“It’s the 24th of May and we likes to get away
Up in the woods or going out the bay
There’s all kinds of places but the place we likes to get
Is up on the highway in the gravel pits.”
That’s the chorus to Buddy Wasisname and the Other Fellers’ locally famous camping anthem.
The song is brilliantly written by Wayne Chaulk and entitled “The Pits,” a throwback to a less sophisticated time when we Newfoundlanders often camped in gravel pits along the TCH or other roadways.
I wouldn’t doubt that Wayne camped a time or two in a pit himself; a man who I know is smitten by the salmon fishing addiction.
There were once lots of great pits across Newfoundland located near excellent salmon rivers. Actually, some of the pits are still there; we just aren’t permitted to camp in them anymore, at least not for free like in the days when the song was written.
Some have their access ditched or rocked off by huge boulders, while others have been transformed into pay-for-use, private trailer parks. There is very little free anymore. Newfoundland camping has entered the 21st century.
I must take the opportunity to tell a funny story concerning Wayne Chaulk.
About 10 years ago on a warm and overcast July evening, my fishing buddies and I were making our way down Castors River on the Northern Peninsula.
In hopes to make it to the canoes, and cross Castors Pond before dark, we were trotting a bit of a brisk pace over precariously slippery rocks and through unseasonably high water.
Notwithstanding our rush, we couldn’t break etiquette by not stopping to chat with fellow anglers at the Rumbolt Camp. It’s located alongside a lovely pool named The Flats, one of the nicer pools on Castors to swing a Blue Charm.
There were four or five guys at the camp that evening. The conversation went in the typical direction for complete strangers meeting on a salmon river. “How’s the fishing?” “What are they biting at?” and all that sort of angling interest stuff.
Most of the time we had met American anglers at the camp, some who we got to know quite well through year after year chats — two very friendly men from New Jersey come to mind.
Linguistics told us these characters were fellow Newfoundlanders. One guy in particular looked very familiar to me and I told him so. I figured I met him previously on a salmon river. He didn’t answer and looked at me a bit smugly, I thought. In retrospect I understand why. I’m sure he had the same sort of conversation many times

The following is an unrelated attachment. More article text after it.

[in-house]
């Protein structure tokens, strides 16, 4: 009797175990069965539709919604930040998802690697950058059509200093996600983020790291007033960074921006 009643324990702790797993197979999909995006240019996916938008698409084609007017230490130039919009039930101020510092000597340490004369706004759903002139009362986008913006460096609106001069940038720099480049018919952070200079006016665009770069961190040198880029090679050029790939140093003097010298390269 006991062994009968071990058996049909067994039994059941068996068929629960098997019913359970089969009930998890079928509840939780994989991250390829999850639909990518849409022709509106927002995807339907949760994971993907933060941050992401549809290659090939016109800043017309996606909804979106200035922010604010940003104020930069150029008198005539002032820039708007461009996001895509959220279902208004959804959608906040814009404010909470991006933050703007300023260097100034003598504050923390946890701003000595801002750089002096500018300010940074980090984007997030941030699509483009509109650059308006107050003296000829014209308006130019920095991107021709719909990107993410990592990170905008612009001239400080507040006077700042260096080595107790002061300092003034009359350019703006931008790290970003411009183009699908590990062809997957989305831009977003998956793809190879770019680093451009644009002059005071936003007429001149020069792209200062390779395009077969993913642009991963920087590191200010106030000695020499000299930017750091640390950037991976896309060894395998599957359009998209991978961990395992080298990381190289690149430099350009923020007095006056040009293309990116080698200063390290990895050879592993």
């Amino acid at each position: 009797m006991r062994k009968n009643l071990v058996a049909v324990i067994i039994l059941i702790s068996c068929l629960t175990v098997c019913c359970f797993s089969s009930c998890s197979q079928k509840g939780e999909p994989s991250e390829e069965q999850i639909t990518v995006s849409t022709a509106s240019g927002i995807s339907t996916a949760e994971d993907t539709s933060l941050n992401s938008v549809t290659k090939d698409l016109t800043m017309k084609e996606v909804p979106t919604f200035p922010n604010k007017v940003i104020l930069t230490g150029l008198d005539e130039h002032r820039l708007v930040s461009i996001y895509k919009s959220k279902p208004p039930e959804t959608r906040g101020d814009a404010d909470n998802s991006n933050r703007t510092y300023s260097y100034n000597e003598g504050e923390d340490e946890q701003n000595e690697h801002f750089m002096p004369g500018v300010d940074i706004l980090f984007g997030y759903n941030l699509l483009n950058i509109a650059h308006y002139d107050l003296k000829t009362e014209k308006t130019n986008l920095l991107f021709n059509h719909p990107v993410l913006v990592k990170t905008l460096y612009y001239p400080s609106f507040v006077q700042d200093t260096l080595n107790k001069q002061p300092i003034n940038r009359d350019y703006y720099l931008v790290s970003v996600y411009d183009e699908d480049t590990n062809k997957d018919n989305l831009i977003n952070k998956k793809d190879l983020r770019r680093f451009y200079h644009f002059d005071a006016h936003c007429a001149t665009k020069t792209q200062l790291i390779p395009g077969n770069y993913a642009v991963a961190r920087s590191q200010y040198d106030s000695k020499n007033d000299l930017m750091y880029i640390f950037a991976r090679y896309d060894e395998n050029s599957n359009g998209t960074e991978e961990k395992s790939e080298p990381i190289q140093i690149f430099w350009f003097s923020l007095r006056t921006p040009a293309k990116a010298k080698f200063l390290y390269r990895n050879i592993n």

“Do you fish the Pinware?” says I.
“Not often,” he responds.
My friendly questioning went on for a while with no previous meeting place established. I kinda got a little irritated with the impish grin on his face. Finally he says, “Buddywasisname.” I instantly placed him; “Yes b’y, you’re the other fella.” It was Wayne Chaulk.
Wayne’s got a hilarious little piece written about salmon fishing on his blog. It made me laugh too hard. Check it out at http://waynechaulk.ca/55.
Roughest I’ve seen
There’s a line in “The Pits” about returning home from the long weekend with a half-inch of sloppy snow on the ground. We can all relate to that, I’m sure. In fact, this 24th is one of the roughest I’ve seen in a while, maybe since the kids built a snowman by the trailer.
I’m saying “is” and not “was” because I’m writing on Sunday morning of the holiday weekend 2013. It’s raining, windy, and wicked cold outside. I spent yesterday building a new oak staircase in the house and almost froze just going back and forth to the shed to make saw cuts on the radial arm. And this is a guy who slept in a tent back on the coldest nights this past winter could muster up.
It’s the bloody dampness that penetrates deep in your bones this time of year. You gotta be tough to go camping on the 24th. No wonder we write songs and stories about it.
The weather’s pretty bad here on the Avalon, but we’re in the tropics compared to our fellow campers and anglers in central. They’re expecting 30 cm of snow in Gander. Holy cow! Are tents, hardtops, and trailers engineered for snow loads?
I just looked at the highway cameras near Gander, Clarenville, and Grand Falls — not a pretty sight for May. On the bright side, it’s sunny in the Big Land.
Making the best of it
If you’re a camper in Newfoundland, to be content and happy, you must learn to take the weather in stride. Make the best of it, build a campfire and roast wieners for the kids with survival suits on, if that’s what it takes.
You know the old saying about lemons and lemonade. Well, if God gives you snow, build a snowman. If he or she sees fit to bless us with sunshine, and it does happen on the rare 24th weekend, break out the shades and catch some rays.
If wind and rain howls outside, sit around the woodstove in the cabin and tell fishing stories. Open up a bottle of moose and steep a pot of strong tea. Make the best of it.
Or, you could just complain and wish you were in Florida.
Incidentally, May is one of the best months for tarpon fishing in the Sunshine State. Too many of us visit down south without wetting a line. You are missing out big time.
There’s another Florida fishing tale — coming soon.
I hope nobody catches pneumonia this weekend.
Paul Smith, a native of Spaniard’s Bay,
fishes and wanders the outdoors at every opportunity. He can be contacted at